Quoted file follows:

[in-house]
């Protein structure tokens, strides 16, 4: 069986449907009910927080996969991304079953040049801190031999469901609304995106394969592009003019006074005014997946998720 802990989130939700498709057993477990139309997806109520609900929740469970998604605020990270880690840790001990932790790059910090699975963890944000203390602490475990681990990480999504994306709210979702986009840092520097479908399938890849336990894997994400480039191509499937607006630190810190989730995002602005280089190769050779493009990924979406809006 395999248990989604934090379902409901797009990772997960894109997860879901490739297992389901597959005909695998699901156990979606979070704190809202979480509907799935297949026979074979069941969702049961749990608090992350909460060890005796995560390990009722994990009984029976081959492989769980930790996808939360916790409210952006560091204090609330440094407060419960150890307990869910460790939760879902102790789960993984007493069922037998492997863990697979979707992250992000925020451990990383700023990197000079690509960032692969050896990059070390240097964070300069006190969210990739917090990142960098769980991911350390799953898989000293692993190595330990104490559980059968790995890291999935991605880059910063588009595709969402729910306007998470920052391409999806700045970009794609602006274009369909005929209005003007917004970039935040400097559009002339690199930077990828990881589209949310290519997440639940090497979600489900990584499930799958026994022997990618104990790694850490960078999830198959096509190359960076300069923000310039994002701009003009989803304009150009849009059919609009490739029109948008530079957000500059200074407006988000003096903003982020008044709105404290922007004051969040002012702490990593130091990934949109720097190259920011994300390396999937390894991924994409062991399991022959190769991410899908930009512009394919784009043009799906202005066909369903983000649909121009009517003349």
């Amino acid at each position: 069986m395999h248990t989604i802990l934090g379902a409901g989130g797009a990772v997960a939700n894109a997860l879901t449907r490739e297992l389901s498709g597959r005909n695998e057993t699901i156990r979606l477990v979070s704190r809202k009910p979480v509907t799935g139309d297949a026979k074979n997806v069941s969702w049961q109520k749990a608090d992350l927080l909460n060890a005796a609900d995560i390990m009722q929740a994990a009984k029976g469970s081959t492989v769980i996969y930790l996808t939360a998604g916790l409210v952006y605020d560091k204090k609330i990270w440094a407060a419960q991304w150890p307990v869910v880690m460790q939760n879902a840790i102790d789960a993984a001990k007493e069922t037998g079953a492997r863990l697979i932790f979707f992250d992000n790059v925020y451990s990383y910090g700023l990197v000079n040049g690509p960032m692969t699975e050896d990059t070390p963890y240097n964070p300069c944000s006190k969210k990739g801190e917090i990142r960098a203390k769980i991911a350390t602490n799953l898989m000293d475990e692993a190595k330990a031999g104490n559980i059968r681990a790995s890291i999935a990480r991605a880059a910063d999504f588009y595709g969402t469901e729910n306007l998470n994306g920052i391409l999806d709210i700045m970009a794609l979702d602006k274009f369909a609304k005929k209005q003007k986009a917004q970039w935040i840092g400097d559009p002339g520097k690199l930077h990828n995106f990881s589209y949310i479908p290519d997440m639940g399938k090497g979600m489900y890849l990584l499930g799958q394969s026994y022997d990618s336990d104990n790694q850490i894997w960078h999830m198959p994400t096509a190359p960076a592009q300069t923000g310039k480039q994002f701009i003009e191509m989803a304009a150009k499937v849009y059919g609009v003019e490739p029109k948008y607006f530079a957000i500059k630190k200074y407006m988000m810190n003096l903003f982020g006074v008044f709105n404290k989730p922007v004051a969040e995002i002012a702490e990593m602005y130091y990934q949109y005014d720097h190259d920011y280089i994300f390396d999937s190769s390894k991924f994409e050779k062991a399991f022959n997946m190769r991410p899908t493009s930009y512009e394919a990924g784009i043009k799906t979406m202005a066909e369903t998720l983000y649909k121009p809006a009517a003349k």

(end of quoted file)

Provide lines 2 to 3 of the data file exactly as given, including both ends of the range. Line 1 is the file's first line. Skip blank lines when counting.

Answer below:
């Protein structure tokens, strides 16, 4: 069986449907009910927080996969991304079953040049801190031999469901609304995106394969592009003019006074005014997946998720 802990989130939700498709057993477990139309997806109520609900929740469970998604605020990270880690840790001990932790790059910090699975963890944000203390602490475990681990990480999504994306709210979702986009840092520097479908399938890849336990894997994400480039191509499937607006630190810190989730995002602005280089190769050779493009990924979406809006 395999248990989604934090379902409901797009990772997960894109997860879901490739297992389901597959005909695998699901156990979606979070704190809202979480509907799935297949026979074979069941969702049961749990608090992350909460060890005796995560390990009722994990009984029976081959492989769980930790996808939360916790409210952006560091204090609330440094407060419960150890307990869910460790939760879902102790789960993984007493069922037998492997863990697979979707992250992000925020451990990383700023990197000079690509960032692969050896990059070390240097964070300069006190969210990739917090990142960098769980991911350390799953898989000293692993190595330990104490559980059968790995890291999935991605880059910063588009595709969402729910306007998470920052391409999806700045970009794609602006274009369909005929209005003007917004970039935040400097559009002339690199930077990828990881589209949310290519997440639940090497979600489900990584499930799958026994022997990618104990790694850490960078999830198959096509190359960076300069923000310039994002701009003009989803304009150009849009059919609009490739029109948008530079957000500059200074407006988000003096903003982020008044709105404290922007004051969040002012702490990593130091990934949109720097190259920011994300390396999937390894991924994409062991399991022959190769991410899908930009512009394919784009043009799906202005066909369903983000649909121009009517003349």
């Amino acid at each position: 069986m395999h248990t989604i802990l934090g379902a409901g989130g797009a990772v997960a939700n894109a997860l879901t449907r490739e297992l389901s498709g597959r005909n695998e057993t699901i156990r979606l477990v979070s704190r809202k009910p979480v509907t799935g139309d297949a026979k074979n997806v069941s969702w049961q109520k749990a608090d992350l927080l909460n060890a005796a609900d995560i390990m009722q929740a994990a009984k029976g469970s081959t492989v769980i996969y930790l996808t939360a998604g916790l409210v952006y605020d560091k204090k609330i990270w440094a407060a419960q991304w150890p307990v869910v880690m460790q939760n879902a840790i102790d789960a993984a001990k007493e069922t037998g079953a492997r863990l697979i932790f979707f992250d992000n790059v925020y451990s990383y910090g700023l990197v000079n040049g690509p960032m692969t699975e050896d990059t070390p963890y240097n964070p300069c944000s006190k969210k990739g801190e917090i990142r960098a203390k769980i991911a350390t602490n799953l898989m000293d475990e692993a190595k330990a031999g104490n559980i059968r681990a790995s890291i999935a990480r991605a880059a910063d999504f588009y595709g969402t469901e729910n306007l998470n994306g920052i391409l999806d709210i700045m970009a794609l979702d602006k274009f369909a609304k005929k209005q003007k986009a917004q970039w935040i840092g400097d559009p002339g520097k690199l930077h990828n995106f990881s589209y949310i479908p290519d997440m639940g399938k090497g979600m489900y890849l990584l499930g799958q394969s026994y022997d990618s336990d104990n790694q850490i894997w960078h999830m198959p994400t096509a190359p960076a592009q300069t923000g310039k480039q994002f701009i003009e191509m989803a304009a150009k499937v849009y059919g609009v003019e490739p029109k948008y607006f530079a957000i500059k630190k200074y407006m988000m810190n003096l903003f982020g006074v008044f709105n404290k989730p922007v004051a969040e995002i002012a702490e990593m602005y130091y990934q949109y005014d720097h190259d920011y280089i994300f390396d999937s190769s390894k991924f994409e050779k062991a399991f022959n997946m190769r991410p899908t493009s930009y512009e394919a990924g784009i043009k799906t979406m202005a066909e369903t998720l983000y649909k121009p809006a009517a003349k």